The primary causes of acne are hormonal imbalances, emotional stress, insulin resistance and poor bowel function. Eating foods that you are unable to digest efficiently or foods that lead to inflammation can burden your liver and immune system; this inevitably shows up on your skin. If your skin flares in a cyclical pattern, your hormones may be imbalanced. Discovering your levels of testosterone, oestrogens, progesterone and DHEA may provide the answers.
Many patients with skin issues describe a worsening whenever they are under high levels of stress, so you may find it worthwhile filling out a comprehensive questionnaire which can give an objective understanding of your emotional wellness. So many Australians are insulin-resistant with our overly abundant eating habits and insufficient exercise. This can cause increased inflammation throughout our bodies including the sebaceous glands in our skin and a simple blood test can establish whether you are insulin resistant.
And now for the good news:
All of the above risk factors for acne are manageable. Once you have discovered the drivers of your skin concern, and usually there is more than one, you can apply the changes you need to enjoy clear, glowing skin!
Research says that high-energy foods like sugar and dairy causes acne. In fact when we look into the research more carefully we see that acne is an early warning sign of metabolic disease. Your intuition often guides you towards certain foods, so this is an excellent reason to make that dietary change. These days we have an abundance of dairy substitutes, some find switching to A2 milk makes a big difference. There are some very useful books and blogs you can access to help you avoid sugar, Sarah Wilson’s ‘I Quit Sugar’ is a great start.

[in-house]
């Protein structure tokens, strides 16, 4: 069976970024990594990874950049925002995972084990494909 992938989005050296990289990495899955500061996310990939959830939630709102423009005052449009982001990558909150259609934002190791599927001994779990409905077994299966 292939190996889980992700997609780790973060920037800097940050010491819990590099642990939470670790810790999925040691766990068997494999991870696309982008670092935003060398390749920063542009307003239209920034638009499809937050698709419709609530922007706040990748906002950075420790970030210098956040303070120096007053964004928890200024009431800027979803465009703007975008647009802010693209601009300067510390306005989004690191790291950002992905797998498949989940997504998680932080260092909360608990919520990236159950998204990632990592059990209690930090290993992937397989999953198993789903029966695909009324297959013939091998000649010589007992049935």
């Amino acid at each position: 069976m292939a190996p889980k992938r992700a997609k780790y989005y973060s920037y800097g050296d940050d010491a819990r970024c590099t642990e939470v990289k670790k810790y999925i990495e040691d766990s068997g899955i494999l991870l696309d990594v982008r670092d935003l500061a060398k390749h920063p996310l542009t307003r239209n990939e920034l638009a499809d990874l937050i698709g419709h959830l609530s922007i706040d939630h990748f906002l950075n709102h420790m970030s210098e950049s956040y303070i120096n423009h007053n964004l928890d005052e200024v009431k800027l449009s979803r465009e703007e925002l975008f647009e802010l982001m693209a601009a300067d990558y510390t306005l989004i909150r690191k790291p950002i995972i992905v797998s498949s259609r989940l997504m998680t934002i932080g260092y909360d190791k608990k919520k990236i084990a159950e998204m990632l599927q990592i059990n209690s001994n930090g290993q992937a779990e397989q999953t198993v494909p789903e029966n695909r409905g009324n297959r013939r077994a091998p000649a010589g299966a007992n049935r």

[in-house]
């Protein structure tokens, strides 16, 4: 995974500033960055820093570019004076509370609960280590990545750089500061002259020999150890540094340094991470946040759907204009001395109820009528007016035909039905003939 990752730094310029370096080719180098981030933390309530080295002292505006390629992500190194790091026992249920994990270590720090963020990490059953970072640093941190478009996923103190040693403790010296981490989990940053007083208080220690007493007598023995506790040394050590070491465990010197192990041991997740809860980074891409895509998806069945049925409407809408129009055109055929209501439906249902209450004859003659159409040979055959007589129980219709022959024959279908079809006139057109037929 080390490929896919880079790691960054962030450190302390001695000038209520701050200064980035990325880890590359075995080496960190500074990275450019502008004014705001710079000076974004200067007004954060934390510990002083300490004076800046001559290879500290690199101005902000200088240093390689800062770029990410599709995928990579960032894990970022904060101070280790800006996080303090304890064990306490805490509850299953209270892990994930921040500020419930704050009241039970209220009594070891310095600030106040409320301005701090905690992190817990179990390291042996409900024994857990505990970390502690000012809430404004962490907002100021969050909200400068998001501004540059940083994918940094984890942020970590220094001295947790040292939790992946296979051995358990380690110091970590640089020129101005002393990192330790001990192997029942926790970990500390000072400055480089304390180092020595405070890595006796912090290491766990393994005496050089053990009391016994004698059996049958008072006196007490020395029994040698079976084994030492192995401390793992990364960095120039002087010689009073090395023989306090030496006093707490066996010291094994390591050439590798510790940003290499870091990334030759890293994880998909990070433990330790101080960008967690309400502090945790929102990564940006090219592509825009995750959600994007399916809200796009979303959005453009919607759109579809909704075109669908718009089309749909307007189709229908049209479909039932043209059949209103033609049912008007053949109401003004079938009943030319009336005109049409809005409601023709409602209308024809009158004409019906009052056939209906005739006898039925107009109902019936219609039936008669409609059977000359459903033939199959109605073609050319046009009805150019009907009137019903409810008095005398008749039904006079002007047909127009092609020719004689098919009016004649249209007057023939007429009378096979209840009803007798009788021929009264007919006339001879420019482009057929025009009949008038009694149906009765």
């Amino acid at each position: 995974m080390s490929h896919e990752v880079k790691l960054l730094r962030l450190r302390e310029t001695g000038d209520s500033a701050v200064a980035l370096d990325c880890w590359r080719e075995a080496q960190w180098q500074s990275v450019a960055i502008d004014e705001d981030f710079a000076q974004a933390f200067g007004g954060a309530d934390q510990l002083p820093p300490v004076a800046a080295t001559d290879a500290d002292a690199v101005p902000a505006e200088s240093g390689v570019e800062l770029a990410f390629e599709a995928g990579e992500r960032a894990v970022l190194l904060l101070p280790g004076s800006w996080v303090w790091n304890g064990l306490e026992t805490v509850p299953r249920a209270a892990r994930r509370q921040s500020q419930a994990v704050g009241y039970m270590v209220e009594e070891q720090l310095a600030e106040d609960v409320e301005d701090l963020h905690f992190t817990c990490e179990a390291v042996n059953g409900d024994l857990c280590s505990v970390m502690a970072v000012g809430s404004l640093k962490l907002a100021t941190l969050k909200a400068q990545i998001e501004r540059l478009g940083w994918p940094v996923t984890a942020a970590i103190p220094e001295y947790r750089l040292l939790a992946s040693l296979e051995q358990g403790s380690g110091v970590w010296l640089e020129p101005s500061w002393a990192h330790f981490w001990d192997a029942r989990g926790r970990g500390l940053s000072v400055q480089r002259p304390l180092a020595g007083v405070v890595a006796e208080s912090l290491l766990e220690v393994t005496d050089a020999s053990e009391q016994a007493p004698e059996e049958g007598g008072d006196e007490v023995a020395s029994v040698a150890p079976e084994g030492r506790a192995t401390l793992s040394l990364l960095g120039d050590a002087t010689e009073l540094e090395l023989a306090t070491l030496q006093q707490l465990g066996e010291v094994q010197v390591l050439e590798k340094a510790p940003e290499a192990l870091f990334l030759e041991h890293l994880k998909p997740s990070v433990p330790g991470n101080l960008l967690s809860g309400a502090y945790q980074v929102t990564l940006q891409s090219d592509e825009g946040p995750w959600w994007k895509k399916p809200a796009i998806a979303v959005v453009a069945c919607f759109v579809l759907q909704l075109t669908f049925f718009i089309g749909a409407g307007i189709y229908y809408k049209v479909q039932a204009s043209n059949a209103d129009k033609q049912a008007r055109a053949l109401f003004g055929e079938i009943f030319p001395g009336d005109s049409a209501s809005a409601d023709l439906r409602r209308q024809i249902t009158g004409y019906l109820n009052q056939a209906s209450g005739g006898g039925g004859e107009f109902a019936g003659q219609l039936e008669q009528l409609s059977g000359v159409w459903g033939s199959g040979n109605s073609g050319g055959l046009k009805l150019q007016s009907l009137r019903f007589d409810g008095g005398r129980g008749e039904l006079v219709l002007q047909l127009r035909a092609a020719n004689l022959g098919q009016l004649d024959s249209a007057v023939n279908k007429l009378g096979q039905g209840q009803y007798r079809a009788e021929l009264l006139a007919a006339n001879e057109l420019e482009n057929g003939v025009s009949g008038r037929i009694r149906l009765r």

Healthy hormone balance
If your skin flares cyclically (often at ovulation or pre period), or you suffer blemishes around your mouth, under your jawline, on your chest or upper back, hormone imbalance is likely to blame. Take a hormonal saliva analysis test and while you’re waiting for the results, get started with 2 litres of water daily and increase your intake of ground linseeds which contain a substance with the unique ability to bind hormones (2 tablespoons daily is enough). Increase your intake of broccoli and citrus which contain substances that encourage excretion of excess hormones and avoid alcohol, caffeine, sugar and trans fatty acids to take the load off your liver.
Acne is worsened by stress, it disrupts insulin and female hormones, they also contribute to inflammation. Check your work/life balance to see if you are creating time for fun and relaxation? Mindfulness practice is a great way to reduce the physiological impact of stress, 10 minutes morning and night will make a big difference. Herbal nervines like St John’s Wort, Lemon Balm, Vervain and Skullcap help enhance mood and adaptogen herbs like Withania can be used to improve the stress response and immune function and reduce inflammation.
Zinc is by far the most helpful acne supplement. Zinc is essential for healthy ovulation and oestrogen levels and it reduces testosterone in women. It helps keep pores open by reducing keratin production, kills bacteria and plays a role in healthy blood sugar metabolism.
An anti-inflammatory diet is recommended along with anti-inflammatory herbs, particularly those with high levels of berberine like Golden Seal, Barberry and Philodendron.
Check your nutrition
To heal your skin and avoid further outbreaks you’ll need adequate amounts of Vitamin A, C and B6, Selenium, Zinc and Fish Oil. Notice the variety of food you’re eating, apply the ‘Eat the colours of the Rainbow’ rule every day and you can minimize the need for supplements.
Acne is not a trivial condition, I take it very seriously as I know it can damage self-esteem and confidence. There is such an abundance of effective natural therapies available that treatment is usually successful within 6 months.
By Natalie Pickering, Naturopath